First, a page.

Dear sisters and brothers,

Like so many prophets before and after him, Jesus was rejected by his own people. They couldn’t take the truth he was telling them. Let us reflect for a moment on the fact that we too have no great appetite for the truth, and often reject the messengers God sends us. Let us turn to Christ, the messenger of God’s truth, love and mercy.

The first reading tells of the call and commissioning of the prophet Jeremiah. Jeremiah never wanted to be a prophet and was overwhelmed by the sheer burden of it. He stands out as a lonely figure whose mission seemed to have failed. He is the supreme example, until Jesus, of the triumph of failure.

The gospel is a continuation of last Sunday’s reading. We see the reaction to the homily Jesus gave in the synagogue at Nazareth. The people can’t believe that the words of Isaiah could apply to him, the humble son of Joseph. On hearing that the benefits they have rejected will be offered to the Gentiles, the people rise up in fury and attempt to do away with Jesus. This foreshadows the ultimate fate of Jesus; but his hour has not yet come.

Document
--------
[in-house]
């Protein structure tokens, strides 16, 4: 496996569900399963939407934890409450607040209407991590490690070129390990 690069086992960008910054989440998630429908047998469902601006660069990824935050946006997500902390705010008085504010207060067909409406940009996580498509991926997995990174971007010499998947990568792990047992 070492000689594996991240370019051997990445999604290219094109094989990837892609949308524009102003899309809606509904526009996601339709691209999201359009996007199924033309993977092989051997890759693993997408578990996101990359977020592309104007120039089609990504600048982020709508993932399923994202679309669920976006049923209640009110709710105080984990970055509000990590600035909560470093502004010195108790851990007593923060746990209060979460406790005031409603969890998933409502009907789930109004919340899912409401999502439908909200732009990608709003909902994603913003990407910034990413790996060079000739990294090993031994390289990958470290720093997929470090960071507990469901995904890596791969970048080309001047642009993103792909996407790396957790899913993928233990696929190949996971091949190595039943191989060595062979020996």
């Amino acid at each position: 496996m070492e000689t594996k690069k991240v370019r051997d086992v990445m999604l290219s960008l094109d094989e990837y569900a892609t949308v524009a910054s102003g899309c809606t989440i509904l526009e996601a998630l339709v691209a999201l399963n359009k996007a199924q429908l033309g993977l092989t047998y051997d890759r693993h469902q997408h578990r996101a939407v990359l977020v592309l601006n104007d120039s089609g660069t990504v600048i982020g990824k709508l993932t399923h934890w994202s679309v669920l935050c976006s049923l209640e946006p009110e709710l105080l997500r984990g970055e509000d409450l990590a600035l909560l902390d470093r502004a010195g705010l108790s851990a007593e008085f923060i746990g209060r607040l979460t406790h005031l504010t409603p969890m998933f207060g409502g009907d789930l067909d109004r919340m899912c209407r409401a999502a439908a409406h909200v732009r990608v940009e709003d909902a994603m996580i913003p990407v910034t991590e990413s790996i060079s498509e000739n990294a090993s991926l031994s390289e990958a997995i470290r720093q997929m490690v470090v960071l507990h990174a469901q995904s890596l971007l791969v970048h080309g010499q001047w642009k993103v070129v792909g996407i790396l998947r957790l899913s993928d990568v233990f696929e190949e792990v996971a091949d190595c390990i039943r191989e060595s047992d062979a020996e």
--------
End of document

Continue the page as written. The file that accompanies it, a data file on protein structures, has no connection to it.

St. Paul has been speaking of gifts and charisms. But he stresses the supreme importance of love. Without love all these gifts are useless.

Reflection:  A loving person.

Jesus fulfilled the ideal of love Paul speaks about.

He was never in a hurry, and was always kindness himself.

He never envied anybody, and never boasted about himself.

He was never snobbish, or rude, or selfish.

He did not offend easily, nor did he keep on talking about wrong things other people did.

He preferred to remember the good things and to rejoice in them.

He was tough-he could face anything.

He never lost trust in God, or in people.

He never lost hope; he never gave in.

He never stopped loving.

Peace and everything good!

Fr. Valery Burusu